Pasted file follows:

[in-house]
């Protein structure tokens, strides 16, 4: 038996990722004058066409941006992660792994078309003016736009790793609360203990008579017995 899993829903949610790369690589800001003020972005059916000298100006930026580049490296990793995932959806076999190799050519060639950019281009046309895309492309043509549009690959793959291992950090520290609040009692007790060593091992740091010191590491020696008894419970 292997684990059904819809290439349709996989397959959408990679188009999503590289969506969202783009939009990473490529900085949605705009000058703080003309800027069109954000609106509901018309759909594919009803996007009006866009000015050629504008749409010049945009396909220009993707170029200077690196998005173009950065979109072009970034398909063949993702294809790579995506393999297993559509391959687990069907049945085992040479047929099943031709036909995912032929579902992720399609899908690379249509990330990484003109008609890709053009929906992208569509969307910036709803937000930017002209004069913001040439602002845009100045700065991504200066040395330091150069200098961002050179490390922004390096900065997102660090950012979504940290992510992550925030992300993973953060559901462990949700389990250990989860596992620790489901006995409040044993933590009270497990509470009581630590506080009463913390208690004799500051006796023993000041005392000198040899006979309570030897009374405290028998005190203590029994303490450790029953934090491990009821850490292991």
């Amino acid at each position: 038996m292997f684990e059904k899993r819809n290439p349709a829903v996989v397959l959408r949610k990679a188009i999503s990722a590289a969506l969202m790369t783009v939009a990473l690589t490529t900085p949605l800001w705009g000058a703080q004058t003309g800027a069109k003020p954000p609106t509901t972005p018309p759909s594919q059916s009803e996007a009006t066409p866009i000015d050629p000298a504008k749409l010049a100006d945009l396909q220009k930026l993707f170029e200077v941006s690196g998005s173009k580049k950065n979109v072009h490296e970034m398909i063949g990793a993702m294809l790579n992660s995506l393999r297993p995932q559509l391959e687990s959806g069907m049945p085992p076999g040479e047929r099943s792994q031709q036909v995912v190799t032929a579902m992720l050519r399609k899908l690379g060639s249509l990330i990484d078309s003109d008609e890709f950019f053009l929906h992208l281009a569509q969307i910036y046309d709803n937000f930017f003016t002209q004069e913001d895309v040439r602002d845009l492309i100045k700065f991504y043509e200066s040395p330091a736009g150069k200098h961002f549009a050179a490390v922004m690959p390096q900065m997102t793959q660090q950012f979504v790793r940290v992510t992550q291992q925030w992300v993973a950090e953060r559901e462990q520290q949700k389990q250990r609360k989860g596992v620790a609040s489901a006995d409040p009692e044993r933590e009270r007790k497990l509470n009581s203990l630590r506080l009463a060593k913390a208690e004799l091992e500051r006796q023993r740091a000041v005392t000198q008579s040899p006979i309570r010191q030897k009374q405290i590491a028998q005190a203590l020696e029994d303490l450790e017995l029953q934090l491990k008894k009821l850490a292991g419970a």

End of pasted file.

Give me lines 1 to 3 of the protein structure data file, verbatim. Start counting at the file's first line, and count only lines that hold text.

[in-house]
């Protein structure tokens, strides 16, 4: 038996990722004058066409941006992660792994078309003016736009790793609360203990008579017995 899993829903949610790369690589800001003020972005059916000298100006930026580049490296990793995932959806076999190799050519060639950019281009046309895309492309043509549009690959793959291992950090520290609040009692007790060593091992740091010191590491020696008894419970 292997684990059904819809290439349709996989397959959408990679188009999503590289969506969202783009939009990473490529900085949605705009000058703080003309800027069109954000609106509901018309759909594919009803996007009006866009000015050629504008749409010049945009396909220009993707170029200077690196998005173009950065979109072009970034398909063949993702294809790579995506393999297993559509391959687990069907049945085992040479047929099943031709036909995912032929579902992720399609899908690379249509990330990484003109008609890709053009929906992208569509969307910036709803937000930017002209004069913001040439602002845009100045700065991504200066040395330091150069200098961002050179490390922004390096900065997102660090950012979504940290992510992550925030992300993973953060559901462990949700389990250990989860596992620790489901006995409040044993933590009270497990509470009581630590506080009463913390208690004799500051006796023993000041005392000198040899006979309570030897009374405290028998005190203590029994303490450790029953934090491990009821850490292991």
């Amino acid at each position: 038996m292997f684990e059904k899993r819809n290439p349709a829903v996989v397959l959408r949610k990679a188009i999503s990722a590289a969506l969202m790369t783009v939009a990473l690589t490529t900085p949605l800001w705009g000058a703080q004058t003309g800027a069109k003020p954000p609106t509901t972005p018309p759909s594919q059916s009803e996007a009006t066409p866009i000015d050629p000298a504008k749409l010049a100006d945009l396909q220009k930026l993707f170029e200077v941006s690196g998005s173009k580049k950065n979109v072009h490296e970034m398909i063949g990793a993702m294809l790579n992660s995506l393999r297993p995932q559509l391959e687990s959806g069907m049945p085992p076999g040479e047929r099943s792994q031709q036909v995912v190799t032929a579902m992720l050519r399609k899908l690379g060639s249509l990330i990484d078309s003109d008609e890709f950019f053009l929906h992208l281009a569509q969307i910036y046309d709803n937000f930017f003016t002209q004069e913001d895309v040439r602002d845009l492309i100045k700065f991504y043509e200066s040395p330091a736009g150069k200098h961002f549009a050179a490390v922004m690959p390096q900065m997102t793959q660090q950012f979504v790793r940290v992510t992550q291992q925030w992300v993973a950090e953060r559901e462990q520290q949700k389990q250990r609360k989860g596992v620790a609040s489901a006995d409040p009692e044993r933590e009270r007790k497990l509470n009581s203990l630590r506080l009463a060593k913390a208690e004799l091992e500051r006796q023993r740091a000041v005392t000198q008579s040899p006979i309570r010191q030897k009374q405290i590491a028998q005190a203590l020696e029994d303490l450790e017995l029953q934090l491990k008894k009821l850490a292991g419970a």